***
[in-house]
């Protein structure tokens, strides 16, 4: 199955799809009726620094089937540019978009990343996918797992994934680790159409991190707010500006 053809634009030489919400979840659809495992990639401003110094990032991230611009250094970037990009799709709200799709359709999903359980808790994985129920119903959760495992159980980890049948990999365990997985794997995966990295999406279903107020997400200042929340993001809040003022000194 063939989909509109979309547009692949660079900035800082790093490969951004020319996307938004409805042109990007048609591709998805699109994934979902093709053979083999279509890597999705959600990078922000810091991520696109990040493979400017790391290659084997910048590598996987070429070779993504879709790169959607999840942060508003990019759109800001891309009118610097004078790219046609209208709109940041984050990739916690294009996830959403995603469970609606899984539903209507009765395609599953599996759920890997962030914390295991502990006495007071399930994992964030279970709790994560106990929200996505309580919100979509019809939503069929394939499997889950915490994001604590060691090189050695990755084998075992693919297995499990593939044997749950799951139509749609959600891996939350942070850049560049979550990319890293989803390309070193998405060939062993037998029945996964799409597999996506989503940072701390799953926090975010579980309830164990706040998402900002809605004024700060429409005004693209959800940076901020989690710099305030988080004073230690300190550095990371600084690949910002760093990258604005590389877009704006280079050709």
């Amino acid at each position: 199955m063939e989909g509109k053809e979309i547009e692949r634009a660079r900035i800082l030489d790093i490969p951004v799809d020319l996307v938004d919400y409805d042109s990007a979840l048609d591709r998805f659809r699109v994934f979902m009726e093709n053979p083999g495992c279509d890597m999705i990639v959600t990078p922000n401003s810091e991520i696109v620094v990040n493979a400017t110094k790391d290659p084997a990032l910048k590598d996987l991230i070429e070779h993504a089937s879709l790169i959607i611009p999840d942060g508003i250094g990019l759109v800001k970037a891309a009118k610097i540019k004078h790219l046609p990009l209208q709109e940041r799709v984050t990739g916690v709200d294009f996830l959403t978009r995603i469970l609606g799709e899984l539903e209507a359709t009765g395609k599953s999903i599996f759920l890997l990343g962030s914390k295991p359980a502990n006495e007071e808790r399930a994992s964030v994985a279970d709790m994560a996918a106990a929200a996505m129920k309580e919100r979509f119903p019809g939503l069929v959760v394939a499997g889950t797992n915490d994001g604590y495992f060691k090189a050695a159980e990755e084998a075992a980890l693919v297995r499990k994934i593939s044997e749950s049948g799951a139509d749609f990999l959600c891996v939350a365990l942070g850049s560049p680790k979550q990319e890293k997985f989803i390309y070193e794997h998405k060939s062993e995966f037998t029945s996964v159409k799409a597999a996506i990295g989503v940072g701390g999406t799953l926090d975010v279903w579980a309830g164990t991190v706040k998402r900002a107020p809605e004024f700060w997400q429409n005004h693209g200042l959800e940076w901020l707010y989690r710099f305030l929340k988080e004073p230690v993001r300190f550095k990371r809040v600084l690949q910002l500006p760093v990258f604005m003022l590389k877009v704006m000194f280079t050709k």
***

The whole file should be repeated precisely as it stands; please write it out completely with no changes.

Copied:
[in-house]
């Protein structure tokens, strides 16, 4: 199955799809009726620094089937540019978009990343996918797992994934680790159409991190707010500006 053809634009030489919400979840659809495992990639401003110094990032991230611009250094970037990009799709709200799709359709999903359980808790994985129920119903959760495992159980980890049948990999365990997985794997995966990295999406279903107020997400200042929340993001809040003022000194 063939989909509109979309547009692949660079900035800082790093490969951004020319996307938004409805042109990007048609591709998805699109994934979902093709053979083999279509890597999705959600990078922000810091991520696109990040493979400017790391290659084997910048590598996987070429070779993504879709790169959607999840942060508003990019759109800001891309009118610097004078790219046609209208709109940041984050990739916690294009996830959403995603469970609606899984539903209507009765395609599953599996759920890997962030914390295991502990006495007071399930994992964030279970709790994560106990929200996505309580919100979509019809939503069929394939499997889950915490994001604590060691090189050695990755084998075992693919297995499990593939044997749950799951139509749609959600891996939350942070850049560049979550990319890293989803390309070193998405060939062993037998029945996964799409597999996506989503940072701390799953926090975010579980309830164990706040998402900002809605004024700060429409005004693209959800940076901020989690710099305030988080004073230690300190550095990371600084690949910002760093990258604005590389877009704006280079050709």
């Amino acid at each position: 199955m063939e989909g509109k053809e979309i547009e692949r634009a660079r900035i800082l030489d790093i490969p951004v799809d020319l996307v938004d919400y409805d042109s990007a979840l048609d591709r998805f659809r699109v994934f979902m009726e093709n053979p083999g495992c279509d890597m999705i990639v959600t990078p922000n401003s810091e991520i696109v620094v990040n493979a400017t110094k790391d290659p084997a990032l910048k590598d996987l991230i070429e070779h993504a089937s879709l790169i959607i611009p999840d942060g508003i250094g990019l759109v800001k970037a891309a009118k610097i540019k004078h790219l046609p990009l209208q709109e940041r799709v984050t990739g916690v709200d294009f996830l959403t978009r995603i469970l609606g799709e899984l539903e209507a359709t009765g395609k599953s999903i599996f759920l890997l990343g962030s914390k295991p359980a502990n006495e007071e808790r399930a994992s964030v994985a279970d709790m994560a996918a106990a929200a996505m129920k309580e919100r979509f119903p019809g939503l069929v959760v394939a499997g889950t797992n915490d994001g604590y495992f060691k090189a050695a159980e990755e084998a075992a980890l693919v297995r499990k994934i593939s044997e749950s049948g799951a139509d749609f990999l959600c891996v939350a365990l942070g850049s560049p680790k979550q990319e890293k997985f989803i390309y070193e794997h998405k060939s062993e995966f037998t029945s996964v159409k799409a597999a996506i990295g989503v940072g701390g999406t799953l926090d975010v279903w579980a309830g164990t991190v706040k998402r900002a107020p809605e004024f700060w997400q429409n005004h693209g200042l959800e940076w901020l707010y989690r710099f305030l929340k988080e004073p230690v993001r300190f550095k990371r809040v600084l690949q910002l500006p760093v990258f604005m003022l590389k877009v704006m000194f280079t050709k």